The Brookhaven National Laboratory has announced a $15 million allocation from New York State to fund a cryo-electron microscope at the Long Island Facility for Electron Microscopy, a new facility on its campus. The microscope will operate at 77 K and will provide researchers with a new look at molecular structures, perhaps revealing the root causes of many medical conditions.
MIT physicists have found that a flake of graphene, when sandwiched between two superconducting materials, can inherit some of those materials’ superconducting qualities. The electronic state of the graphene changes dramatically here, even at its center, as the particles pair up in Andreev states—a fundamental electronic configuration that allows a conventional, nonsuperconducting material to carry an electric “supercurrent" that flows without dissipating energy.
Auguste Cryogenics has signed a long-term liquid cylinder distribution agreement with Taylor-Wharton, becoming the exclusive distributor in Europe, Russia and Israel for Taylor-Wharton’s extensive line of gas and liquid withdrawal cylinders.
Cooling has proven to be a major concern for engineers developing quantum computers, but now a research team at Finland's Aalto University says it has invented a quantum circuit refrigerator that could reduce errors in quantum computing. Quantum computers differ from the computers that we use in that, instead of computing using normal bits, they use quantum bits, or qubits. To obtain correct computational results, every qubit has to be reset at the beginning of the computation. If the qubits are too hot, they cannot be initialized because they are switching between different states too much.
NASA has chosen Ball Aerospace to design and build a cryostat for its Galactic/Extragalactic Ultralong Duration Balloon (ULDB) Spectroscopic Terahertz Observatory mission, or GUSTO. The mission, led by the University of Arizona, will measure emissions from the interstellar medium, helping scientists to determine the life cycle of interstellar gas in the Milky Way galaxy. Researchers also hope to witness the formation and destruction of star-forming clouds and to understand the dynamics and gas flow in the vicinity of the center of the galaxy.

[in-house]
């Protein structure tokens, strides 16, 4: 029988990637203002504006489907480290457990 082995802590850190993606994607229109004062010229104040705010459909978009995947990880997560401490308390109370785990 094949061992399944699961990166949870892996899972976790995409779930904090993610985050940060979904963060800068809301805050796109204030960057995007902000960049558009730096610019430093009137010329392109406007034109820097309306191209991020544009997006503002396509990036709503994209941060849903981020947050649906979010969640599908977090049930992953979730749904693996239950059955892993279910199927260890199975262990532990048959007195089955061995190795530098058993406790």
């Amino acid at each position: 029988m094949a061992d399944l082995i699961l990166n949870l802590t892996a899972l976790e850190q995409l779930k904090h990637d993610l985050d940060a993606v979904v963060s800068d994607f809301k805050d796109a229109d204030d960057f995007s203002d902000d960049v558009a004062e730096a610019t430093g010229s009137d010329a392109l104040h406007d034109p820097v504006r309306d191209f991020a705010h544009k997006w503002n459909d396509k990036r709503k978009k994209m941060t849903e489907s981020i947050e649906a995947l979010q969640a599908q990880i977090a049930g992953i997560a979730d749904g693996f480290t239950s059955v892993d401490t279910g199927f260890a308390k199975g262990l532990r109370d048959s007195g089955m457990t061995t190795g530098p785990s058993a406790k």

Nikkiso Co., Ltd. has announced its acquisition of Cryogenic Industries (CSA CSM), a group of product and service companies supporting both liquefaction and separation plants for air gases and small-scale plants for LNG liquefaction. The deal is worth an estimated $440 million and is expected to close in August.
The European Organization for Nuclear Research (CERN) celebrated the completion of its Linac 4 during a ceremony on May 9. The new accelerator is expected to allow the Large Hadron Collider (LHC) to reach higher luminosity by 2021. The machine is almost 90 meters long, sits 12 meters below the ground and took nearly 10 years to build. Engineers will now begin an extensive test period and hope to connect the instrument to CERN’s accelerator complex over the facility's long technical shutdown in 2019-20.
As space flight missions move away from tanks filled with cryogenic liquids towards cryocoolers to provide cooling for cryogenic payloads, new heat transport technologies are needed to cool distributed systems. Researchers have recently investigated pulsating (or oscillating) heat pipes (PHPs) at laboratories and universities in several countries. Possible applications for PHPs include distributed cooling for optics/detectors for IR systems and distributed cooling for thermal shields on cryofluid tanks.
Ryan Oliver explores the evolution of the techniques used to measure and control temperature since this time, with a focus on cryogenic temperatures as a tool, rather than techniques used by those working on defining temperature scales.
For engineers developing and designing new aerospace vehicle concepts, the determination of the transition from laminar flow to turbulent flow on an aerodynamic surface is of vital importance. It can be critical for accurate drag estimation, for example, and there are efforts underway to design wing shapes and vehicle concepts that can delay this transition for drag reduction leading to decreased fuel usage.
A multidisciplinary research team has discovered a groundbreaking process to cool and rewarm large-scale animal heart valves and blood vessels preserved at very low temperatures. The discovery could result in a major step forward in saving millions of human lives by increasing the availability of organs and tissues for transplantation, according to John Bischof, professor of both mechanical and biomedical engineering at the University of Minnesota, a past president of the Society for Cryobiology and senior author of the group’s study, published in Science Translational Medicine